A “plain vanilla” forward contract is one type of financial derivative. With such a forward, a first party agrees to purchase a quantity of financial instruments from a second party on some future date. The forward generally specifies both the date on which the purchase must occur and an agreed-upon price of the financial instruments. Forwards are generally custom-drafted instruments between two parties.

A second type of financial instrument is a range forward. A range forward is similar to a plain vanilla forward, except that the prices of the financial instruments at the conclusion of the contract are allowed to float to a limited extent. Thus, for example, a party may contract to sell a quantity of stock at a date in the future, where the selling price is partially dependent on the market price of the stock on that date.

Range forwards lack a mechanism for the selling party to extract value from the transaction prior to the contract maturity date without unwinding (and therefore canceling) the entire contract. In existing products, a party that wishes to receive value prior to the contract conclusion date must unwind the contract (e.g., cancel the contract and disengage from the associated trades), and rely on the other party's determination of fair market value to construct a separate transaction. In determining a fair market value, the other party will generally base its assessment on parameters such as interest rates, borrow costs, dividends, and volatility that may include subjective components. Thus, the valuation could vary materially depending on the party conducting the analysis. Moreover, as the other party is not contractually bound to unwind the contract prior to maturity, the party that wishes to receive value will be in no position to demand a better price. Thus, a party holding the short position in a range forward is limited to subjective, financially inefficient, and potentially expensive techniques for obtaining value prior to the contract's conclusion. In short, current products lack the ability to provide a party with value during the contract term without unwinding the transaction and relying on a fair market value calculation.

SUMMARY OF THE INVENTION

The present invention has many advantages over the prior art. For example, certain embodiments of the present invention allow entities to raise capital using a financial derivative that allows extraction of value prior to the contract maturity date. Entities taking the short position in such contracts, e.g., issuers of the underlying financial instruments, may extract value prior to the contract's conclusion. This provides for highly flexible funding timing, as a party taking the short position in a contract according to such embodiments may obtain value at any time prior to the contract's expiration. Such embodiments do not require unwinding the contract and subjecting it to a fair market value calculation and negotiation in order to extract value prior to the maturity date.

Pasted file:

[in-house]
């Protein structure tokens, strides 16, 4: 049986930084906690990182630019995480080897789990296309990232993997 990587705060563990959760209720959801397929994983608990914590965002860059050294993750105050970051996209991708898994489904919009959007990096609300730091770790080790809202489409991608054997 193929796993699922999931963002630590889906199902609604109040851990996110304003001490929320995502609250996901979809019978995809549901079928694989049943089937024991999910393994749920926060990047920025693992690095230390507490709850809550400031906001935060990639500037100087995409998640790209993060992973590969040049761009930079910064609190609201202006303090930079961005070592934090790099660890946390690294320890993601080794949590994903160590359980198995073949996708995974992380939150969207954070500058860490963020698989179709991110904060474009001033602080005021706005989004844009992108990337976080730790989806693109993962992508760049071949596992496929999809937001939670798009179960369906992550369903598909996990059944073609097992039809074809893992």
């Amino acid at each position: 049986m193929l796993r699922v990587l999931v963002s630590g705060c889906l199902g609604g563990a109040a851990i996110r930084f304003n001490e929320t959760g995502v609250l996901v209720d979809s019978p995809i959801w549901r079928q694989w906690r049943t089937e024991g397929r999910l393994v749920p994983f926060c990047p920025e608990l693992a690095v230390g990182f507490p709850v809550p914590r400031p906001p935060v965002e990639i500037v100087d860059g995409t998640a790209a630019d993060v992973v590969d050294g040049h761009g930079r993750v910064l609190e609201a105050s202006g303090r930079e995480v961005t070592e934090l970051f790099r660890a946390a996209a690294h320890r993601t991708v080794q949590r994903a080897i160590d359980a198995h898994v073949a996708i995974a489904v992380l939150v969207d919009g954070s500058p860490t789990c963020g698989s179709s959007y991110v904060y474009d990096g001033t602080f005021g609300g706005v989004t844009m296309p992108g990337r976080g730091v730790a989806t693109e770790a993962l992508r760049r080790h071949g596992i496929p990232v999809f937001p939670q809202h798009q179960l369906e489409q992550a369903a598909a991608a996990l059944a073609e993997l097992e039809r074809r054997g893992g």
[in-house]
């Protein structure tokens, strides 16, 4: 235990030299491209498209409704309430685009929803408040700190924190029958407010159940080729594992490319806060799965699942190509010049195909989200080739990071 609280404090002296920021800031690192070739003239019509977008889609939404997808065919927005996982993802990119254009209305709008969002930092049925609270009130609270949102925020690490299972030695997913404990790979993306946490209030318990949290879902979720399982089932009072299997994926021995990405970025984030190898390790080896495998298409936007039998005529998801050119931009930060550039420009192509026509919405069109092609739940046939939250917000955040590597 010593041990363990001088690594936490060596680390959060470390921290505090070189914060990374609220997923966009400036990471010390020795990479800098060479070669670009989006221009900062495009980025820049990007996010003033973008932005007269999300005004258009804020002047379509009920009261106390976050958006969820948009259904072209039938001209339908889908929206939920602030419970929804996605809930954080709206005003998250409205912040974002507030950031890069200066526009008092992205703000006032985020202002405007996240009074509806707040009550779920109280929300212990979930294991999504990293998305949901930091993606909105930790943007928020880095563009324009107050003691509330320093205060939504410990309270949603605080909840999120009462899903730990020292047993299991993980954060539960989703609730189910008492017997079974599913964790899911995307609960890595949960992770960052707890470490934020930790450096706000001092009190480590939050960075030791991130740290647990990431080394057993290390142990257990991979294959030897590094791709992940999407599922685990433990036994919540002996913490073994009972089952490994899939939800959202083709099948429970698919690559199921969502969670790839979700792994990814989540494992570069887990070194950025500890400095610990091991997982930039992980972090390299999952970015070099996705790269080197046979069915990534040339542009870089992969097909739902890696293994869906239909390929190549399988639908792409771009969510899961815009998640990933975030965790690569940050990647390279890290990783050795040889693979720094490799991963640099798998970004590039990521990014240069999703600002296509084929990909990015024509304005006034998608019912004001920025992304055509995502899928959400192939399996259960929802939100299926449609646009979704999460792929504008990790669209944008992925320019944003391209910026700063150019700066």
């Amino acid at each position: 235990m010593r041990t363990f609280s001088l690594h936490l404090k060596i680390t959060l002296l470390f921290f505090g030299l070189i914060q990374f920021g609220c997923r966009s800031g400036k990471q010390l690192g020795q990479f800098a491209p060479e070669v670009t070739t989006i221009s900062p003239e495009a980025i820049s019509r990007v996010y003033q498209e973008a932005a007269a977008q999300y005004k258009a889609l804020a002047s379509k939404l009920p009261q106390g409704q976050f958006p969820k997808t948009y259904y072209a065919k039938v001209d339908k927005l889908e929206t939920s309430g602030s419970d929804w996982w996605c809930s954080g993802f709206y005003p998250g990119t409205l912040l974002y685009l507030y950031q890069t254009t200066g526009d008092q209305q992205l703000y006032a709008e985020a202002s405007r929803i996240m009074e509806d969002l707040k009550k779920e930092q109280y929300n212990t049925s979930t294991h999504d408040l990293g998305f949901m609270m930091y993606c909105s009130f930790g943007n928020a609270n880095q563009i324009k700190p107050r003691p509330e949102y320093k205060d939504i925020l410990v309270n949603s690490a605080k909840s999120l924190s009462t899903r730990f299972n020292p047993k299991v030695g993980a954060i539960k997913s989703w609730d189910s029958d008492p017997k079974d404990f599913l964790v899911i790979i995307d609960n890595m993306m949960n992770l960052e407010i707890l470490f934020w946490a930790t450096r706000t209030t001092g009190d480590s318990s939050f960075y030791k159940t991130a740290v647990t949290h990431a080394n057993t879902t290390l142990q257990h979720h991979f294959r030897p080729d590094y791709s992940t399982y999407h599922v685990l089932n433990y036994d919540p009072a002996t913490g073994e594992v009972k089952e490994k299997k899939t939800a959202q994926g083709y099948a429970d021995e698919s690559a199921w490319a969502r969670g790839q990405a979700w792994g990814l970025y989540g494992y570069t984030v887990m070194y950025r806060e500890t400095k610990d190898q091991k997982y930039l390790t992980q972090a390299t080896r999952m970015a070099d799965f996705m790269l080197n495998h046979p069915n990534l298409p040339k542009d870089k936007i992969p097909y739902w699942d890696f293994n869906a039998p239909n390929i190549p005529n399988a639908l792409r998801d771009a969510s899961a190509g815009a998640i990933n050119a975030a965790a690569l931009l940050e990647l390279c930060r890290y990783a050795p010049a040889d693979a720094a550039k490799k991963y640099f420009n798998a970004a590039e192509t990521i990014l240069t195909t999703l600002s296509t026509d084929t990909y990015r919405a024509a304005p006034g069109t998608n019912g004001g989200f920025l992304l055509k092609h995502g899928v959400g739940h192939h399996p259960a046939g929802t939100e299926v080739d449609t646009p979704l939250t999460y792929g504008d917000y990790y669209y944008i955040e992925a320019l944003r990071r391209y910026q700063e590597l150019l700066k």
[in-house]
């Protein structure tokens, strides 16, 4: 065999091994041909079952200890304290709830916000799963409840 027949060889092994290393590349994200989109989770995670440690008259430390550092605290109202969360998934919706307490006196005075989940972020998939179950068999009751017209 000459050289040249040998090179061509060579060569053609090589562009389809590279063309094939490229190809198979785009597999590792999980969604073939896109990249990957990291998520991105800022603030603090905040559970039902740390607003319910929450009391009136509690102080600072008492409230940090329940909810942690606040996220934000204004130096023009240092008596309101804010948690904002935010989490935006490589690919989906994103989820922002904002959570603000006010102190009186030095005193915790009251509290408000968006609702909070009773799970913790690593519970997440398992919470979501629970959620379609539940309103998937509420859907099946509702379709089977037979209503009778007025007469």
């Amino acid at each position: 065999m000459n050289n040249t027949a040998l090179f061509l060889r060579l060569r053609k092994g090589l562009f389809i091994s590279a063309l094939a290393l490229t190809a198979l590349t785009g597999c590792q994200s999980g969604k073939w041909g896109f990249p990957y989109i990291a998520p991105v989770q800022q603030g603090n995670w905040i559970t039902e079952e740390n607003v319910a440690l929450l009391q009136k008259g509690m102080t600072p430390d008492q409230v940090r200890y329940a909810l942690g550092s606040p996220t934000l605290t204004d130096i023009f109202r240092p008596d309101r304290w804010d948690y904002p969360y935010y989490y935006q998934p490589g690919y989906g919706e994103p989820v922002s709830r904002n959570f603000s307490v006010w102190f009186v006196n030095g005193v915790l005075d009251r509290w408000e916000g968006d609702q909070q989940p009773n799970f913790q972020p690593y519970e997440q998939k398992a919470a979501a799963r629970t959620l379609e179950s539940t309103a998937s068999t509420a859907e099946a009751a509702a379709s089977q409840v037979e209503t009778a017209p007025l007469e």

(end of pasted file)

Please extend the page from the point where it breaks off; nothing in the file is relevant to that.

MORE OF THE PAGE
According to certain embodiments of the invention, entities may raise capital on a flexible schedule while limiting loss should the underlying financial instruments experience a drop in market value. Thus, such entities may benefit, to a limited extent, from market gains in the underlying financial instruments to obtain an upside without the risk of a sizable downside. Such entities benefit from any upside less than a ceiling price, while a floor price protects issuers from adverse market turns.

Embodiments of the present invention may be used to obtain funds using a company's own stock as the underlying financial instruments. Such embodiments provide for favorable accounting treatment of the capital raised while avoiding stock dilution. That issuers may benefit from an expected upside creates a perception in the market of issuer optimism. Thus, certain embodiments of the present invention may be used by an issuer to raise capital while simultaneously projecting a bullish market message regarding its stock.

According to an embodiment of the present invention, a method of obtaining funding is disclosed. The method includes contracting for sale of a first quantity of financial instruments on a maturity date in exchange for a price, where the price and/or the first quantity are at least partially dependant on a market price of the first quantity of financial instruments at a delivery date, the delivery being to an entity. The method also includes delivering, in accordance with the step of contracting, a second quantity of the financial instruments at a time prior to the maturity date to the entity. The method also includes receiving value for the second quantity of financial instruments from the entity, the step of receiving value being in accordance with the step of contracting. The method also includes calculating a maturity balance using a computer, where the step of calculating comprises accounting for the first quantity of financial instruments and accounting for the second quantity of financial instruments.